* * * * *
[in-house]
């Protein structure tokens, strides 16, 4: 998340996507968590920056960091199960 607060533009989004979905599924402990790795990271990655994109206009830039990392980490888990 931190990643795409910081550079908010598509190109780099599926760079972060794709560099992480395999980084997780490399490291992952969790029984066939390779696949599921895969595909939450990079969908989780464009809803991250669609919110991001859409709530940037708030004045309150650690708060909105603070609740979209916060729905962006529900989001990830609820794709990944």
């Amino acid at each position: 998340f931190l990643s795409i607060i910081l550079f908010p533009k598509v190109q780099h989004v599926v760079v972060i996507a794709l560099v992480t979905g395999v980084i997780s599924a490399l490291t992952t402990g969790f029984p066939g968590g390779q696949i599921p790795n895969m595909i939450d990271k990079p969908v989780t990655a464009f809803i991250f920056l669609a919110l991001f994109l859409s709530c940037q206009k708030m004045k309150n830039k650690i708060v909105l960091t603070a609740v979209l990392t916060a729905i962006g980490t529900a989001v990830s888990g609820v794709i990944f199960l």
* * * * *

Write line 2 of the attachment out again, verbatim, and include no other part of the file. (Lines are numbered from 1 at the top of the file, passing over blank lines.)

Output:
């Protein structure tokens, strides 16, 4: 998340996507968590920056960091199960 607060533009989004979905599924402990790795990271990655994109206009830039990392980490888990 931190990643795409910081550079908010598509190109780099599926760079972060794709560099992480395999980084997780490399490291992952969790029984066939390779696949599921895969595909939450990079969908989780464009809803991250669609919110991001859409709530940037708030004045309150650690708060909105603070609740979209916060729905962006529900989001990830609820794709990944």